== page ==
The last decades have revealed that the price of our development came at the expense of the planet.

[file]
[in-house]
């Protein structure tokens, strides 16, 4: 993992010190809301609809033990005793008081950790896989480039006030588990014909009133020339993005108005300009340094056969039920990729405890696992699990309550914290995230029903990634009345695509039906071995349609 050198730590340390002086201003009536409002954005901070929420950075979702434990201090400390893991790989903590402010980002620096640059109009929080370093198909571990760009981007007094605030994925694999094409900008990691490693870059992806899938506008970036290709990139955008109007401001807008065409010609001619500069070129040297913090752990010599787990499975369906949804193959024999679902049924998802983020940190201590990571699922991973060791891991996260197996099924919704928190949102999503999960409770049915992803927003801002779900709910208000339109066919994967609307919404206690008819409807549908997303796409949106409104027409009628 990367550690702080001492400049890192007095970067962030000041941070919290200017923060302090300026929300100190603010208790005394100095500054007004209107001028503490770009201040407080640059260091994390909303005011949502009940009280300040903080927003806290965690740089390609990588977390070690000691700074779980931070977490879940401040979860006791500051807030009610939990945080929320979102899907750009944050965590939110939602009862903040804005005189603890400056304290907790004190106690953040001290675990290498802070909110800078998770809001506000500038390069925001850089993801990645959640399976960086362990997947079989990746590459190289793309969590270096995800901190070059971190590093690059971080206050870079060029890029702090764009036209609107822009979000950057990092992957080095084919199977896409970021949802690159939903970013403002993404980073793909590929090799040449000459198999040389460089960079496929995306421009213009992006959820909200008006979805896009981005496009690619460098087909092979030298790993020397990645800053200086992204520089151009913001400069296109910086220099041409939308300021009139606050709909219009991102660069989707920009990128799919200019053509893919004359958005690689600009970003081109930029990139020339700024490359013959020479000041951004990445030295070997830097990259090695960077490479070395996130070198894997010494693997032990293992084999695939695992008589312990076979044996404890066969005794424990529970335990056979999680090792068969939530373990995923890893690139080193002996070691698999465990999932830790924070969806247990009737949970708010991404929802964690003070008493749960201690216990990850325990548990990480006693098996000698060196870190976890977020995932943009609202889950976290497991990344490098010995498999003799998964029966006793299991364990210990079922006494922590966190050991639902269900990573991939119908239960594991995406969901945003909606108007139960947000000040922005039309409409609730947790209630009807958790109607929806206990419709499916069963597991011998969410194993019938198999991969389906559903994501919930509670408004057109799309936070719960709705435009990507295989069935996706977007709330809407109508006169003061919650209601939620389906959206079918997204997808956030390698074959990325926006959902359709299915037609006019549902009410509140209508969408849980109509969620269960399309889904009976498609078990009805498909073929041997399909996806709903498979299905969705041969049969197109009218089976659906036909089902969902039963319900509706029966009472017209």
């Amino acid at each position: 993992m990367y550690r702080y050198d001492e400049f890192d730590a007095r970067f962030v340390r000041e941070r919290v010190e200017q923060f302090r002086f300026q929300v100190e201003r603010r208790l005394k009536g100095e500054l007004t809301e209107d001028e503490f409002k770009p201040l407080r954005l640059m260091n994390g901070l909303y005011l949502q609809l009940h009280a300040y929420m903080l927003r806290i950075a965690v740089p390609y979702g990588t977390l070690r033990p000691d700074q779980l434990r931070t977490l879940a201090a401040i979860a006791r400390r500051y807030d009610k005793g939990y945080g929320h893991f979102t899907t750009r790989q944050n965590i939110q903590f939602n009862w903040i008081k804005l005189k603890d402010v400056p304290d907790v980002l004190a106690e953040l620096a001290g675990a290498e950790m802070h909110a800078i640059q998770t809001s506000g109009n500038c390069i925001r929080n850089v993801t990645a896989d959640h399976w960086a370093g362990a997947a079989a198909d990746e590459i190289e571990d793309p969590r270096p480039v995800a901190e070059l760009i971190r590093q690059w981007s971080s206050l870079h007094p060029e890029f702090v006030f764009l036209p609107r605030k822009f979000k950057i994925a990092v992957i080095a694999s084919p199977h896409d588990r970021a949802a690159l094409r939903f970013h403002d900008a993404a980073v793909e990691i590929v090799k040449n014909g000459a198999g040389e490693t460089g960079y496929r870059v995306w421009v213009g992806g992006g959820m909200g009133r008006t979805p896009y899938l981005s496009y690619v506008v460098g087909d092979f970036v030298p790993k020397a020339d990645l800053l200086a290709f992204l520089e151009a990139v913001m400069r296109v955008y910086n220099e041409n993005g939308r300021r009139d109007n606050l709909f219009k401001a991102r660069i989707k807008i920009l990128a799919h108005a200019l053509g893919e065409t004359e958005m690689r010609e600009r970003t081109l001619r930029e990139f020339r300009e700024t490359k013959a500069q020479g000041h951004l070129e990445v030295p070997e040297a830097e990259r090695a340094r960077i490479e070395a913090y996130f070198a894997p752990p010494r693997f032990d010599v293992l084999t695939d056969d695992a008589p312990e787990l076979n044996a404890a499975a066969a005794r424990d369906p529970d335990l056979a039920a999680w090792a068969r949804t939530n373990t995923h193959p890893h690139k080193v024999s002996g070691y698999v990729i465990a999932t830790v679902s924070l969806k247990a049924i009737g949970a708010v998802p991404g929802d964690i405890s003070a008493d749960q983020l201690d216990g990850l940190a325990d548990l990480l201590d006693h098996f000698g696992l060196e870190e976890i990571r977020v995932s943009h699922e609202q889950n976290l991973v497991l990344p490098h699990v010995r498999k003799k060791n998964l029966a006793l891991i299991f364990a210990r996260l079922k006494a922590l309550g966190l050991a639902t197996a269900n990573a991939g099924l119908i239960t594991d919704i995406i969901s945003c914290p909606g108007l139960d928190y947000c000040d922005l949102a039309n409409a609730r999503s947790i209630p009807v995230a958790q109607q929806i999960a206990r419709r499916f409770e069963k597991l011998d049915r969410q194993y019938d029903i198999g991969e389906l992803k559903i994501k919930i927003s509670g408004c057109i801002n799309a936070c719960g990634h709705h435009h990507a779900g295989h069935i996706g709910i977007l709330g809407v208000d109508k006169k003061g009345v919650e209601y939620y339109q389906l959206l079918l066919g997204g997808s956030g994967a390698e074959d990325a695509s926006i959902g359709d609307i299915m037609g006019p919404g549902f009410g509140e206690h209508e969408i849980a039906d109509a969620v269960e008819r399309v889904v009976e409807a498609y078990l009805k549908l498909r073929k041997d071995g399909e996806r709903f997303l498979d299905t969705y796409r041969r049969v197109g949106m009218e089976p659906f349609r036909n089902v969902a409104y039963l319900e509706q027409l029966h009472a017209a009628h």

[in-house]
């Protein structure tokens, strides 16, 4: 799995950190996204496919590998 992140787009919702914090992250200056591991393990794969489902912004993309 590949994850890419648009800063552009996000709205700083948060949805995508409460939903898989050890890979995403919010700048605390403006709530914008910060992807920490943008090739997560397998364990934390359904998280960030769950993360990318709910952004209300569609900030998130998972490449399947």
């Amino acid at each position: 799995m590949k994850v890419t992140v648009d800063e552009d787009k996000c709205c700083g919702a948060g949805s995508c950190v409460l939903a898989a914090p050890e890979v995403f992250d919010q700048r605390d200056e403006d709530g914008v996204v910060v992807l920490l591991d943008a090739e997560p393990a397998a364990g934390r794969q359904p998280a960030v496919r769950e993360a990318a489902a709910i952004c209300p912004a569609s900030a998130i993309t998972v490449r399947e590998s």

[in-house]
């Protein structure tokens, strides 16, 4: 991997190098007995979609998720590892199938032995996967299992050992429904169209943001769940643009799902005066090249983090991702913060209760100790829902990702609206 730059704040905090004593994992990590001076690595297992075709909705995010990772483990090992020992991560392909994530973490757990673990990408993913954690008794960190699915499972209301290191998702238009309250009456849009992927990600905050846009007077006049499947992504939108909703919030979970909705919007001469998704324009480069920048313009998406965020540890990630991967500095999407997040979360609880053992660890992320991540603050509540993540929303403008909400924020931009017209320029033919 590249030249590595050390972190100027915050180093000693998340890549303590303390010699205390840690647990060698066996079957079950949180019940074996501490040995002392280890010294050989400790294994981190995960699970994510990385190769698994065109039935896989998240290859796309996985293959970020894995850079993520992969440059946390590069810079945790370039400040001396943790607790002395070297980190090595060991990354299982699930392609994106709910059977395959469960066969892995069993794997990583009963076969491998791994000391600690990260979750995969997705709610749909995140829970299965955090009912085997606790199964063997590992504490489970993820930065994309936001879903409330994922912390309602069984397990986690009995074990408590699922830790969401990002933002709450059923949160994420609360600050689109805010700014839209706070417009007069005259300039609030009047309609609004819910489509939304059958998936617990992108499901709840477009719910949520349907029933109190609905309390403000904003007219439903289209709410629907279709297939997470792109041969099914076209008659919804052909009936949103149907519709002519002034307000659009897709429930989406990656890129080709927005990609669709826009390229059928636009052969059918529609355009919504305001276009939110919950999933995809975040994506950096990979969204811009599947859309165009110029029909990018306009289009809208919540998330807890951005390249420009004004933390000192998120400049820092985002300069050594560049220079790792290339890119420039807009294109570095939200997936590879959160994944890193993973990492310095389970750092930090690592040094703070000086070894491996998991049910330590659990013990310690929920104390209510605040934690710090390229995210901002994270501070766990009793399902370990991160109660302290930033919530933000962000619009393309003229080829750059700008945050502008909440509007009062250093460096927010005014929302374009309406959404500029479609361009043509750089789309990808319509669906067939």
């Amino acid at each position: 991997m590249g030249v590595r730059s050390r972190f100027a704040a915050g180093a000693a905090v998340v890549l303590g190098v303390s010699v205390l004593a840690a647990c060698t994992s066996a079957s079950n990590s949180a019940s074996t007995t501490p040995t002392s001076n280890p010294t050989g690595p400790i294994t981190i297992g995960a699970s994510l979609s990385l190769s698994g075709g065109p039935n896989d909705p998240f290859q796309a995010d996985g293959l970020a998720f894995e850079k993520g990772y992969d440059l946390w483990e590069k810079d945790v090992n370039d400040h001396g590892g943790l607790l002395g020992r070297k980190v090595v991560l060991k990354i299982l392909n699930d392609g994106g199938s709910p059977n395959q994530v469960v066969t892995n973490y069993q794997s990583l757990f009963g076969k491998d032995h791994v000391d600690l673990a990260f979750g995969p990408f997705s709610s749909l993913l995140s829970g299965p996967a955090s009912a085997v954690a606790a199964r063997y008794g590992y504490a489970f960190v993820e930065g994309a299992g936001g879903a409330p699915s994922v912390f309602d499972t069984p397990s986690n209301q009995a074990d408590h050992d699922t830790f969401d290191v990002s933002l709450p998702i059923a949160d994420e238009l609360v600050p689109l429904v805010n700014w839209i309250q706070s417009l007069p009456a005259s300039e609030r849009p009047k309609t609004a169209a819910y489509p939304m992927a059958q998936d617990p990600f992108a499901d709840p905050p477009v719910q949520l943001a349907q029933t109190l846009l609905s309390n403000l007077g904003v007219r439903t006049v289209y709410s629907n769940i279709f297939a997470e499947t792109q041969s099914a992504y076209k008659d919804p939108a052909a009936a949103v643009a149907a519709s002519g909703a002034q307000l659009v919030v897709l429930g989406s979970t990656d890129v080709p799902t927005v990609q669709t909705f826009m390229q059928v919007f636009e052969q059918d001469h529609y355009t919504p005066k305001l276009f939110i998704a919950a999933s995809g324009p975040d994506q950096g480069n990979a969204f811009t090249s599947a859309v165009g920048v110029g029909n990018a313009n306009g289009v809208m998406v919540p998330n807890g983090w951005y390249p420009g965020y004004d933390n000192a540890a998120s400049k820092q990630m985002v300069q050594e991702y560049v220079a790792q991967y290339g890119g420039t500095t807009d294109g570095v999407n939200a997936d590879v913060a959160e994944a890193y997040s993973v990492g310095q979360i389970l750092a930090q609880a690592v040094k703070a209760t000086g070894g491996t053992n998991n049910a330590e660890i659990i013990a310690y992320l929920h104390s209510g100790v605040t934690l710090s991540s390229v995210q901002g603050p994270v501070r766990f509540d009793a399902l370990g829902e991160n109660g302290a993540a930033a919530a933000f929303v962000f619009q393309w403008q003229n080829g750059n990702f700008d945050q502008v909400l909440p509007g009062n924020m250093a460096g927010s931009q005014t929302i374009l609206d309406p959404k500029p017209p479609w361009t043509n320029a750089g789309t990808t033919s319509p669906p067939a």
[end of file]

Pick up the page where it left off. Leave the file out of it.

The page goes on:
When dealing with the energy sector it is extremely important to define the stakeholders involved. This introduction to the special issue of The Journal of World Energy Law & Business dedicated to non-Western models to balance the interests in the energy sector, provides a list of the main actors. The first stakeholders to take into account are surely the nations. In this regard it is important to highlight that countries with great energy supplies have had the upper hand in geopolitics and in determining the market price. Therefore, nations with little energy supplies have tried to ensure good relations with energy suppliers, even turning a blind eye on fundamental rights infringement in these countries. On the other hand, many nations who have a huge amount of energy reserves have witnessed the so-called “resource curse” or “paradox of plenty”—countries with abundance of natural resources do not benefit at all from their exploitation and tend to have less democracy. Conversely, the “low energy” countries have tried to reduce their dependence on energy import (with mixed success). Yet, regardless of all these realities, energy is still considered as the main element that allows the development and progress of any nation, which is why the focus is on ensuring energy security by any means possible. The second “stakeholder” is the private sector. It is through the private sector investments that energy exploration activities are occurring, most specifically, in very extreme environments such as the Arctic or the high seas. The Article makes the example of British Petroleum (BP) that, like its major competitors, has the financial capital to pave the road to the exploitation of conventional energy sources in areas where such exploration was not even possible a few years ago. The same companies have shown a keen interest in renewable energy, for instance, the Article reports the BP campaign called ‘Beyond Petroleum’, where the purpose is to start investing in renewable energy sources. Lastly, Civil societies and environmental organizations have an important role as onlookers to play. They can monitor multinational companies’ actions and often stress the importance of balancing between the benefit of the individual and the benefit of the whole. National and international public opinion has become a major concern for companies and countries when exploiting natural resources. As the Author pinpoints, “the last decades have revealed that the price of our development came at the expense of the planet. From sea, land and air pollution to animal extinction to many other problems that occurred as a result of our developments, societies started recognizing the importance of balancing human activities and the protection and the preservation of the environment.”